Unfortunately, clinging to these moments or trying to recapture those that have long since passed us by, is a sure-fire path to misery and suffering. Even if we do re-experience that moment of pleasure – that great meal, that stimulating conversation, that brilliant moment of success – it is doomed again to melt away into the abyss we call past or memory, wherever and whatever that may actually be.

That is why yoga philosophy puts so much emphasis on the practice of ‘aparigraha’ (non-attachment) and ‘vairagya’ (renunciation).

But the very same philosophy tells us that we are here to experience the world around us  (*1 prakāśakriyāsthitiśīlaṃ bhūtendriyātmakaṃ bhogāpavargārthaṃ dṛśyam) and that through this process, we are able to once again see our true selves; to reunite (yoga) with and abide in our true nature or Higher Self (*2 tadā draṣṭuḥ svarūpe ‘vasthānam).

As we often find with yoga philosophy, what seems like a paradox is actually the key to finding what we are looking for. 

Here’s a simple way to look at this:

  1. We need to experience, really fully and completely experience, life. That means concentrating and fighting the urge to be distracted by smartphones, SNS, bright lights, shiny objects, how green the grass appears on the other side and the loudest barking dog, whether that be a company or a person.
  2. However, we must do so keeping in mind that the moment is fleeting and is meant to be so.  In fact, clinging to the experience is antithetical to fully experiencing the present moment. You can’t be free and cling at the same time. Just watch a free falling skydiver if you don’t believe me!
  3. We observe ourselves to see if (or rather, when) we are becoming attached to the moments, whether that be chasing those pleasures (*3 sukhānuśayī rāgaḥ) or avoiding pain (*4  duḥkhānuśayī dveṣaḥ).
  4. By observing ourselves, we get to know ourselves a bit better. Just picture how children observe and get to know their parents and the world around them. We need only do the same – with openness, curiosity and no judgment – but shift the observation to the internal world.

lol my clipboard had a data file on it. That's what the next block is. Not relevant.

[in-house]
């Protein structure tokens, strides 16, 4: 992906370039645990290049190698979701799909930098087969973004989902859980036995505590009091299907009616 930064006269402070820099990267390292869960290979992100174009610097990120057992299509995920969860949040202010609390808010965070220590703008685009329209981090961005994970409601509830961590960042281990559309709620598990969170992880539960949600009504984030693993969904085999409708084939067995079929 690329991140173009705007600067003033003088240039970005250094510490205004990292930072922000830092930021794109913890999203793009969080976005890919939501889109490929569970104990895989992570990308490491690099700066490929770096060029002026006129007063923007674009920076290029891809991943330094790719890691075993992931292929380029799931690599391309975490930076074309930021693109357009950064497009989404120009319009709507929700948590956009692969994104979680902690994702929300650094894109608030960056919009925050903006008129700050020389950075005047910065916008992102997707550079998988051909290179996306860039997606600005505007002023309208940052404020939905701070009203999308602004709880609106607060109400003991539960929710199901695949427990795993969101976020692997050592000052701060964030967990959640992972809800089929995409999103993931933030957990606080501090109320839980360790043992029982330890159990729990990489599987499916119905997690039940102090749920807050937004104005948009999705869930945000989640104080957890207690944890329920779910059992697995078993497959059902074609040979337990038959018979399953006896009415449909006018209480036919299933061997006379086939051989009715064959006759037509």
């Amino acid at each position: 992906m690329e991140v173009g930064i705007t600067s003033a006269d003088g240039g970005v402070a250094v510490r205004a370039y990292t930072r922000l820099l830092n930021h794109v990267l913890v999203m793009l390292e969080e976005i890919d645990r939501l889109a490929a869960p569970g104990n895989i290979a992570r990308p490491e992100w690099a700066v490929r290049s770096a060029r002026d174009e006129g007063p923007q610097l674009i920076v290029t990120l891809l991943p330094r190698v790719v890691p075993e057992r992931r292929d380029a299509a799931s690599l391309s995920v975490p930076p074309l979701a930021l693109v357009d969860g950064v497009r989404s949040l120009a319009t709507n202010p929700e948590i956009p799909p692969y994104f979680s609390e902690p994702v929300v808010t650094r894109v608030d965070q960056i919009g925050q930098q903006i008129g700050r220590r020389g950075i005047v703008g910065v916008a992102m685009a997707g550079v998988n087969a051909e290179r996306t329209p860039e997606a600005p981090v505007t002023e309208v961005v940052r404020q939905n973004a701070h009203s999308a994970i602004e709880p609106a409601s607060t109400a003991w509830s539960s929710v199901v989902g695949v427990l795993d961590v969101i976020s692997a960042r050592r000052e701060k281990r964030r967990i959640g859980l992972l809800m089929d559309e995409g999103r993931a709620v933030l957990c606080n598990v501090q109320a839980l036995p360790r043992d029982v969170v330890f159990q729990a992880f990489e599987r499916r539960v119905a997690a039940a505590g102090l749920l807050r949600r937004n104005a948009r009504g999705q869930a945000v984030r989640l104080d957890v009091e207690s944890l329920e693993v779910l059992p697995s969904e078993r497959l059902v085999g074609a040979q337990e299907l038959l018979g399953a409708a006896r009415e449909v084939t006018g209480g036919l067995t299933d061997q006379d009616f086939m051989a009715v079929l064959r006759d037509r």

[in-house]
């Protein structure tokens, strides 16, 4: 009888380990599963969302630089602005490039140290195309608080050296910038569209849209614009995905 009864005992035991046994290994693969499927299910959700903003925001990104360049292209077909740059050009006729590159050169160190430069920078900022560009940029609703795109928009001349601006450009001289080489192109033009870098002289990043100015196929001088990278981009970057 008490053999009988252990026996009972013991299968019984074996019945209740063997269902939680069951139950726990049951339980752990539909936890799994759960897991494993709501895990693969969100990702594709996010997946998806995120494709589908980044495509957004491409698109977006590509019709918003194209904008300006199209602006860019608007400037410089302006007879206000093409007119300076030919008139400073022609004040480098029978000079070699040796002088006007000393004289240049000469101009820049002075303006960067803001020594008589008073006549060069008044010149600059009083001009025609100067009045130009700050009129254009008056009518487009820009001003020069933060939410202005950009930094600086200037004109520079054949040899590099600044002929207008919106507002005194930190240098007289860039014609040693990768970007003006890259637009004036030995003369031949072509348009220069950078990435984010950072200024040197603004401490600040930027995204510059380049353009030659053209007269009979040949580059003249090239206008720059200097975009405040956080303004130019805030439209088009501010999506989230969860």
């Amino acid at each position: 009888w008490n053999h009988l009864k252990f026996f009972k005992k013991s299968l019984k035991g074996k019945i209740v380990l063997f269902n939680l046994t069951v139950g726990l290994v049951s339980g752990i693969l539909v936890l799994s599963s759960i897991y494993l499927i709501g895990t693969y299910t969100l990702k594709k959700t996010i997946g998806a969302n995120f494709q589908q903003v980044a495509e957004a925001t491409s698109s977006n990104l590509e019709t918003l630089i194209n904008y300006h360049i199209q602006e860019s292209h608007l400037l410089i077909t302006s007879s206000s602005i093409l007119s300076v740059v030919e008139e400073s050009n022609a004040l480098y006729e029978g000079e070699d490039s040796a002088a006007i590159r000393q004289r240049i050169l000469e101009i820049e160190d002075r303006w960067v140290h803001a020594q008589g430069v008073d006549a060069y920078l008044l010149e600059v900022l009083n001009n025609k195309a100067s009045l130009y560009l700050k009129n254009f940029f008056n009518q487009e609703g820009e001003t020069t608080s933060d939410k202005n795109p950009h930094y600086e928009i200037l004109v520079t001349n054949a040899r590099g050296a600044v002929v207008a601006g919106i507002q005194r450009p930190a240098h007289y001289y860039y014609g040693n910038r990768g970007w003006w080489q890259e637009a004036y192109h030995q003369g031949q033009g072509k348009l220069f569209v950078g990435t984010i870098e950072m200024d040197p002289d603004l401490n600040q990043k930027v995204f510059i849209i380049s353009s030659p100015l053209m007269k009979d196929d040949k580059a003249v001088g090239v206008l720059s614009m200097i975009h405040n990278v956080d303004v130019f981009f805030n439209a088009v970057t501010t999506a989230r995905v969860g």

5. By adding a little practice of letting go of that which does not serve us, we inch our way closer to our true Self.

It’s not easy to overcome our very human need to attach. This is our innate way of finding stability, security and comfort. We get attached as babies to the caregivers who make eating, drinking and getting clean a possibility. And attachment continues through childhood and into adulthood as we look to fulfill our needs for financial stability, social acceptance and so much more.

However just because it is not easy, doesn’t mean we can’t make a go of it. We can definitely move the bar with even a little bit of effort. And there’s no rush to get it all done in one day.

Start with the realization that all moments are fleeting. This fact doesn’t make the moment less important or lesser in any way.  Experience it fully and then watch yourself as you let the moment dissipate. After all, fleeting moments were meant to ‘fleet’. So let them.

*1 Patanjali Yoga Sutras (PYS) II.18

*2 PYS I.3

*3 PYS II.7

*4 PYS II.8






自分を取り巻く世界を経験し (※1 prakāśakriyāsthitiśīlaṃ bhūtendriyātmakaṃ bhogāpavargārthaṃ dṛśyam)、その経験を通じて本当の自分、すなわち魂に繋がり(YOGA)、その状態を維持していくのだと。(※2 tadā draṣṭuḥ svarūpe ‘vasthānam)



  1. 私たちは、与えられた人生を、全うしなければなりません。つまり、スマートフォンやSNS、きらきらと眩しく見える物、青く見える隣の芝生ばかりに気を取られている時間はないのです。
  2. しかし、忘れてはならないこと、それは全ての瞬間は儚いものだということ。人生を全うしようと体験にしがみつくことは、一瞬一瞬を完全に体験することと相反しています。空中を落下するスカイダイバーを思い浮かべるときっと分かりやすいと思うのですが、自由である事と、しがみつく事を同時に行うのは不可能なのです。
  3. 快楽を追い求めていないか(※3 sukhānuśayī rāgaḥ)、苦しみを避けていないか(※4 duḥkhānuśayī dveṣaḥ)、その瞬間に執着していないか、自分を観察しましょう。
  4. 自分を観察することで、私たちは自身を少しずつ知り始めます。子供が親や周りの世界を観察し、理解していくように。オープンな姿勢で、好奇心をもって、「こうだ」と始めから決めつけることなく、観察する対象を自分の内面に移すだけでいいのです。
  5. 自分に必要のないものを手放す練習を少し加えることで、本当の自分自身に近づく道が少しずつ見えてきます。




*1 Patanjali Yoga Sutras (PYS) II.18

*2 PYS I.3

*3 PYS II.7

*4 PYS II.8